“Oh horrible, horrible, most horrible,”
as a Chorus in Greek Tragedy might chant:
midst a “storm of multitudinous tears.”
Rockets raining on civilians, maidens and mothers raped,
tortured, beheaded, babies too, others kidnapped,
and the dead desecrated, one corpse so mutilated turned out to be two … pieta! …
and all the while the terrorists brandish the flesh
of families in homes, students in schools, and patients in hospitals,
and our President criticizes, eloquently it is true,
what for years he has been appeasing prodigiously.
All of it has me wishing Israel will make sure Iran never gets nukes, and that the whole dolorosa region be liberated from the rule of old men who murder girls for smiling in public, for as Meredith observed, “Where the veil is over women’s faces, you cannot have society.”
However, this triple trouble also has me looking for a Statesman, listening to the Good Fellows at Hoover, reading Sasse, Hanson, and Helprin, and with the Bees at Babylon, yes sometimes smiling, but also turning to Statesman Charles Hill’s Grand Strategies: Literature, Statecraft and World Order. Its umbrella thesis, that literature is the best preparation for Statesmanship, is supported by a treasury of recommendations of seventy-plus works so as to understand our epoch, from the Peace of Westphalia on. Professor Charles gives just enough on each work, to let the reader decide what to take up next, and want to take up all.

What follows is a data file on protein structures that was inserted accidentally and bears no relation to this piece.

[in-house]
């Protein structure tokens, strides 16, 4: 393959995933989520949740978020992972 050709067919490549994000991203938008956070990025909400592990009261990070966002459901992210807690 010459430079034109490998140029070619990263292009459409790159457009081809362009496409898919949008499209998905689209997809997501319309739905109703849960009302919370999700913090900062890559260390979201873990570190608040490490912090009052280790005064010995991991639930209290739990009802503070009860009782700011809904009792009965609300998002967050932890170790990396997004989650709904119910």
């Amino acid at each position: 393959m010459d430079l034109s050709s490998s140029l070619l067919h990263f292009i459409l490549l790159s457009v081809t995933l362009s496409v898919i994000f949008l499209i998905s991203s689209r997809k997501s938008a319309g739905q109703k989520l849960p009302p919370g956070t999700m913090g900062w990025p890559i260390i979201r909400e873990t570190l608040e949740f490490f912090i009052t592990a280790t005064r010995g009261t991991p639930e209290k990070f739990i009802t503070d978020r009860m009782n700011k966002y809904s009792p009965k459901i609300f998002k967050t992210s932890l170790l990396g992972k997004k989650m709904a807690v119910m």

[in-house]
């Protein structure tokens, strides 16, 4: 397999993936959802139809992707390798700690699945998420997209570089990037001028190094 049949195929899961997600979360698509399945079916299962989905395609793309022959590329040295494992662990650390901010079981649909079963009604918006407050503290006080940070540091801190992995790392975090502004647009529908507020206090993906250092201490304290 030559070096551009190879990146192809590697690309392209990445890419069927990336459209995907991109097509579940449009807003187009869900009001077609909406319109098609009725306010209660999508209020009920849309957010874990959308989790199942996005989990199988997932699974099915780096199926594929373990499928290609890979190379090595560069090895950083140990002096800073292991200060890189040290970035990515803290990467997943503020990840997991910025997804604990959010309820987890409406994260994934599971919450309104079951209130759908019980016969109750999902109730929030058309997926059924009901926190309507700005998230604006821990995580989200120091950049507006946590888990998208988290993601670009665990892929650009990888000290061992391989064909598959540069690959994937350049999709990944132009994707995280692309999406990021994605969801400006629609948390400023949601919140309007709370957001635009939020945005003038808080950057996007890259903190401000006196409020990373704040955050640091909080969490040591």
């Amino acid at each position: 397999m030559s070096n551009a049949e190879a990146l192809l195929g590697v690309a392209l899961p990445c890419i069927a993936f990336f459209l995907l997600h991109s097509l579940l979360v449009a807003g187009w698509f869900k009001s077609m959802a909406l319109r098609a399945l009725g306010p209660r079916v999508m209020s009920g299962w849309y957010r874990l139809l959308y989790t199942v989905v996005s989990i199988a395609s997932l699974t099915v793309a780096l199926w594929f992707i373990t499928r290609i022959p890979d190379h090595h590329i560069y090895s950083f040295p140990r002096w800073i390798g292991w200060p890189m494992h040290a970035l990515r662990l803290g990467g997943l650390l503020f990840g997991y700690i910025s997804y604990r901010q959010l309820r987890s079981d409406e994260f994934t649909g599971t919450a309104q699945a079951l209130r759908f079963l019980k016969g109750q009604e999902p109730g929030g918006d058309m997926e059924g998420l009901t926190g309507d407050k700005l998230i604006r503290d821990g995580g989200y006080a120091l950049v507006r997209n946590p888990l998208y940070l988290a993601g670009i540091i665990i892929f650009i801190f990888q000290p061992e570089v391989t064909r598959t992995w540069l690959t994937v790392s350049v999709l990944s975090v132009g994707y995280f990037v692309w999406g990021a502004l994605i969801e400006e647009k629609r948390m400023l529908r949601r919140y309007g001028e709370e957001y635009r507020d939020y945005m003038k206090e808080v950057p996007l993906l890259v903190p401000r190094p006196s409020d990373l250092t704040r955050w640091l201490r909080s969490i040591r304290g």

Currently, I’ve turned to books he judges best on the Near East, and first among them Muriel Spark’s Mandelbaum Gate, set in the Holy Land, ever riven by holy hates, in the summer of 1961 during the trial of Eichmann. In the story, caution, moderation, and “more talks” is represented by diplomat Freddy, and passion, spitting aside luke-warmness and defying evil, is embodied in school mistress, Barbara, pilgriming to the Christian sites bravely, because being “half-Jew,” to avoid disclosure and death, she must pose as a deaf and veiled servant. The novel makes one want to visit those sites, especially Mt. Tabor, fear to, and ask whether a Statesman might ever see to it that “They that mourn” be “comforted”? “Foxes have holes, and birds of the air nests, but the Son of Man hath not where to lay his head,” How then might that homeless teacher, or one in His mold, ever be a Statesman? The others Hill recommends are: Kim, Seven Pillars of Wisdom and Salman Rushdie’s Satanic Verses.
How fortunate one of our elite universities—Yale—let my friend Charles teach, and how unfortunate he’s not alive now to support fellow teachers who also “spend too much time teaching students,” and if need be, also opposing students, and teachers, keen on slaughtering the innocent, by declaring, as the Servant in Lear does: “Hold your hand … better service have I never done you than now to bid you hold.”
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